…the nexus between sustainability and job creation. Every now and then, perhaps once in a generation, there presents itself a moment, an opportunity, for those cities that are willing to seize it, to truly benefit the region for generations to come.
Here’s the video: Continue reading

Neither wind nor solar power “need to be purchased by Halliburton”

Continuing to see what “the indigenous” think about solar power:
Today, a number of Native tribes, from the Lakota in the Dakotas to the Iroquois Confederacy in New York to the Anishinaabeg in Wisconsin, battle to preserve the environment for those who are yet to come. The next seven generations, the Lakota say, depend upon it.

“Traditionally, we’re told that as we live in this world, we have to be careful for the next seven generations,” says Loretta Cook. “I don’t want my grandkids to be glowing and say, ‘We have all these bad things happening to us because you didn’t say something about it.’

Part of this family and spiritual obligation to preserve

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Valdostans protest biomass –VSU Spectator

Molly Duet writes in the VSU newspaper today:
Protestors wearing respirator masks held signs reading “Biomass? No!” in front of the Valdosta City Hall building on Thursday. Members of the Wiregrass Activists for Clean Energy, the VSU student organization Students Against Violating the Environment, and other concerned Valdosta citizens showed up to protest the construction of the Wiregrass Power: Biomass Electric Generating Plant.

“We already have solar power resources in place that we could be using and I feel like money should be directed towards that,” Ivey Roubique, vice-president of the Student Geological Society, said. “It wouldn’t be good for the community and even though I’m in college here it still matters.”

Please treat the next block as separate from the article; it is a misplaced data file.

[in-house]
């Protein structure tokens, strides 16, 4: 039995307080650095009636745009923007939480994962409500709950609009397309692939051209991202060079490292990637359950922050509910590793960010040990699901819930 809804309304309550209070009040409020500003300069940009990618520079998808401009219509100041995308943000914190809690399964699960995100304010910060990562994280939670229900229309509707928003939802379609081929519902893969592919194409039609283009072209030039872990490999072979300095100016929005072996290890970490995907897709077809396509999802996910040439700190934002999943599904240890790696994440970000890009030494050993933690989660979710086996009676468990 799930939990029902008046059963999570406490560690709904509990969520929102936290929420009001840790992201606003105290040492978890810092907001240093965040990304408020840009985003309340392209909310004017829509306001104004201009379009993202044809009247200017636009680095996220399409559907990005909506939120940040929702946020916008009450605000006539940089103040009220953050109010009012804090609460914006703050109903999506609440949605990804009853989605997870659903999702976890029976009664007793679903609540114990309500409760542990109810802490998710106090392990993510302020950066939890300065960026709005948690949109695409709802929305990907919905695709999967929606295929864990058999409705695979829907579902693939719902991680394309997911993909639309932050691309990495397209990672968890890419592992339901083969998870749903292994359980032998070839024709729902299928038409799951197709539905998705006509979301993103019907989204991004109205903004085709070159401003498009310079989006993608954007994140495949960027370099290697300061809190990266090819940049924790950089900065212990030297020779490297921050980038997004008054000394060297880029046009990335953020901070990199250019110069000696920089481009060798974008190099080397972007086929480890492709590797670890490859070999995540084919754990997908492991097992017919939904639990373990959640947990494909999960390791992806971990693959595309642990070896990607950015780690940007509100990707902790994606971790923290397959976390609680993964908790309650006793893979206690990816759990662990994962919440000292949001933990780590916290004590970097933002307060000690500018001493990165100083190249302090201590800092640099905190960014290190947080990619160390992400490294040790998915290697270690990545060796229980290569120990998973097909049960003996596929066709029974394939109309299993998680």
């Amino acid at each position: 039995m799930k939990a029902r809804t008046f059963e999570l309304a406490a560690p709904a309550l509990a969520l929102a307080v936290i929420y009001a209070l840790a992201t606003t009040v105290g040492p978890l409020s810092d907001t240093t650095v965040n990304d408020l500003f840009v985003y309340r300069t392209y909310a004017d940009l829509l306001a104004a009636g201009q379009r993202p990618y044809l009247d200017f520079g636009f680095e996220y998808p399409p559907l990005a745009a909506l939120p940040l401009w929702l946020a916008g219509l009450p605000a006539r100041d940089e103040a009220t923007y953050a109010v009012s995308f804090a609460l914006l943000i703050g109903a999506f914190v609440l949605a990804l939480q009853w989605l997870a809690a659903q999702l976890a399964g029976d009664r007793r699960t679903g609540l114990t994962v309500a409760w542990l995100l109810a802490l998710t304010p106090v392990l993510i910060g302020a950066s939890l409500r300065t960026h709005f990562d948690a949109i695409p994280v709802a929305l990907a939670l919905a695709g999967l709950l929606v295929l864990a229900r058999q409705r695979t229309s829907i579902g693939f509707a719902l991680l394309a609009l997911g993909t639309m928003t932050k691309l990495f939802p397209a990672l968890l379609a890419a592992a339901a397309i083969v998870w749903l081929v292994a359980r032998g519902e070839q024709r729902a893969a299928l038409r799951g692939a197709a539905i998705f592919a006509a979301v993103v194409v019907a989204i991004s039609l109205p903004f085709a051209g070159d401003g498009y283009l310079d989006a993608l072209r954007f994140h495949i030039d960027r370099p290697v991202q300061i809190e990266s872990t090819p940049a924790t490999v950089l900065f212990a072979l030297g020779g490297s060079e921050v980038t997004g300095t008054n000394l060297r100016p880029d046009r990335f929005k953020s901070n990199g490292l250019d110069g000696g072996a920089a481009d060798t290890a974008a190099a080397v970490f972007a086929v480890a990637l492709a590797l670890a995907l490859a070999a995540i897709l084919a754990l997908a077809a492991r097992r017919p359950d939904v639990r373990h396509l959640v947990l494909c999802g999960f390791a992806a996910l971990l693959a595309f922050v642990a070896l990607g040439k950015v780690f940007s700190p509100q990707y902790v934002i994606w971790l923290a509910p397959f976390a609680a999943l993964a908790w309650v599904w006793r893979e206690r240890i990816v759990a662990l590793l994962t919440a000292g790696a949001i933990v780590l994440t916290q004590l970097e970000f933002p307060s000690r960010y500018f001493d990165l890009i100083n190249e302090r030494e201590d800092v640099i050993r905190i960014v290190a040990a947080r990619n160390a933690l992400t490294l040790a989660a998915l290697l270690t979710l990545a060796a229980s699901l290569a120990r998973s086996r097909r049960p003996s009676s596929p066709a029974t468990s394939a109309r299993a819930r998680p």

The Spectator article quotes from two speakers for whom LAKE happens to have video, linked below. Continue reading

Why? There’s speculation about money — Stewart Emmett (?) @ VCC 24 March 2011

When public officials ignore objections for long enough, eventually people start speculating as to their motives, in this case about the proposed biomass plant. Here’s the video:

Regular meeting of the Valdosta City Council, 24 February 2011.
Videos by Gretchen Quarterman for LAKE, the Lowndes Area Knowledge Exchange.


The right of students to breathe clean air –Erin Hurley of SAVE @ VCC 24 March 2011

Erin Hurley provided the very model of how to give a speech:
I’m the president of Students Against Violating the Environment at VSU. I’m here representing 200+ members of SAVE, that consists of students, faculty, community members. We are deeply concerned with environmental issues and we are networking together to make this city a more humane and sustainable community for future generations.

As a student, I feel I have the right to be able to breathe clean air at the college I attend. With this biomass plant possibly being built here, the future for generations to come are in jeopardy, and we want to protect our fellow and future students’ health.

Please take into consideration the future health of this university and its community, and don’t sell grey water to the proposed biomass plant.

Here’s the video:

Erin Hurley, President of SAVE, Students Against Violating the Environment, speaking at
Regular meeting of the Valdosta City Council, 24 March 2011,
Valdosta, Lowndes County, Georgia.

Videos by Gretchen Quarterman for LAKE, the Lowndes Area Knowledge Exchange.

She said who she was, who she represented, how many, what they were for, what they wanted, quickly enough that attention didn’t waver, slowly and loudly enough to be heard, and briefly enough to transcribe, with pathos, logic, and politic. Even the mayor looked up at “As a student….”